The only way we got out of the Great Depression was BIG spending- on the war- the New Deal failed because it was not big enough (just as Obama's stimulus was not big enough of a push to clear the ditch) and just as happened in 1938- the Republicans said-enough spending- lets stop and balance the books now--it was the wrong move and pushed the recovery back into the ditch (until war spending finally created the oomph the economy needed)
the recent stimulus- prevented a heart attach but I suspect only a new transfusion is getting this patient out of bed and moving around so it can get back in shape. That blood transfusion needs to come from the healthy-

and dont discount the importance of appearances.. tell me why Hedge fund billionaires dont share in the tax burden at all again? How is that healthy? Their contribution alone wont solve the problem -but getting the squeegee guys off the street corners did not solve all of NYC's streetlife problems--but doing so created an atmosphere where people felt more positive about the city and helped transform and improve NYC...fixing tax inequities would help everyone.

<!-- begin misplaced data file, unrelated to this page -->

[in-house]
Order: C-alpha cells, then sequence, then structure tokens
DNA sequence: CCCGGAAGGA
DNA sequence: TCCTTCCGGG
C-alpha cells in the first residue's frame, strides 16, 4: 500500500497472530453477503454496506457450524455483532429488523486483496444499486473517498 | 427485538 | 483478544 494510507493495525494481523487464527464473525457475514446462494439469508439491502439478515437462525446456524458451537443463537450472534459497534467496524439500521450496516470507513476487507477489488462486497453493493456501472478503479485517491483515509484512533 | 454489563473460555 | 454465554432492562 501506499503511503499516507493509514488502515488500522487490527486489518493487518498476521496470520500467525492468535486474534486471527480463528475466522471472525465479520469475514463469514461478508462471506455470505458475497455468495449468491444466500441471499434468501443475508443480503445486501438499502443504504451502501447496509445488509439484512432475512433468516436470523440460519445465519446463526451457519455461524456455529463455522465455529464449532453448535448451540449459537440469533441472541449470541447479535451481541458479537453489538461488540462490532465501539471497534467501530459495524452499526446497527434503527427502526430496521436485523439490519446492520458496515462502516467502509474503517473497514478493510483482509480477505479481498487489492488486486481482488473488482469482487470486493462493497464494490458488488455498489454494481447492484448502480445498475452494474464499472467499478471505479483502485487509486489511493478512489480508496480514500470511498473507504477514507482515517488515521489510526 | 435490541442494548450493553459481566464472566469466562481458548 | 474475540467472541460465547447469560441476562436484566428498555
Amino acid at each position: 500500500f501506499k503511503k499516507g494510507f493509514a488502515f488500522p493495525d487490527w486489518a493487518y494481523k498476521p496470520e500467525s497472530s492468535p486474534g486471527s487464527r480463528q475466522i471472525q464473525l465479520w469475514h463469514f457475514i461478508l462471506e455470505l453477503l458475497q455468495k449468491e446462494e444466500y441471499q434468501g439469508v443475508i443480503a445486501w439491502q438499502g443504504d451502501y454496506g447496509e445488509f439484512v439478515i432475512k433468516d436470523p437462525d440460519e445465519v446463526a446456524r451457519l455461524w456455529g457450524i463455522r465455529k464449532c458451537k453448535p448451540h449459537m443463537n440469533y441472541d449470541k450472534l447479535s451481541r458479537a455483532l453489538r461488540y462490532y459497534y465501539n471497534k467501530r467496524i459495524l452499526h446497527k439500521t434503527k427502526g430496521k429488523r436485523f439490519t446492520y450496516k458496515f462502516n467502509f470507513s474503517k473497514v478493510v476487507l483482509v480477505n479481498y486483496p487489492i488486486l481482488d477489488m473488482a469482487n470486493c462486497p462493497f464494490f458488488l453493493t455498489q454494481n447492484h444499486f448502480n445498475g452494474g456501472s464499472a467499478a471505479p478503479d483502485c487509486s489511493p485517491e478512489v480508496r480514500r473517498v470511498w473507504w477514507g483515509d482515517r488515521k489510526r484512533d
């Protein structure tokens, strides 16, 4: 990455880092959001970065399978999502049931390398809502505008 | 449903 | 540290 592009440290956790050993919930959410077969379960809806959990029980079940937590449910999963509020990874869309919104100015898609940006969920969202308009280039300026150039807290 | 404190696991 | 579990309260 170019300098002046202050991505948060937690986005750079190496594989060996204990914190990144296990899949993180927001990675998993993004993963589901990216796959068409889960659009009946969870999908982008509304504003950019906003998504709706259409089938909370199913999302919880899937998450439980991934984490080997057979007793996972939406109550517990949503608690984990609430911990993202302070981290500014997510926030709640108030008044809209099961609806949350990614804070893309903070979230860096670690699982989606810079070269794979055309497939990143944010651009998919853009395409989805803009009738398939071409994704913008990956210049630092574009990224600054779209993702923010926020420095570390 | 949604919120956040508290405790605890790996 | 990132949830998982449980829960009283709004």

I'm just not certain it is wise to have the government in control of more revenues or for what is needed by the private sector as they have proven time and time again, they don't know what they are doing. What they have done has not worked so why repeat it? We have several wars going on and those have not helped. Makes a little sense when one looks at the economy like a business cycle. There have to be ups and downs. Many have argued we have to come down before we go back up. They need to let housing bottom instead of shoring it up. Will it be painful? Absolutely. Should it be allowed to deleverage slowly? Yes...or it will shock the system even more.
If the massive defense cuts being discussed materialize, some of that can be routed to stimulate the economy in other areas. Just seems like it may be a matter of routing the "existing" revenue for the most good....rather than "more revenue".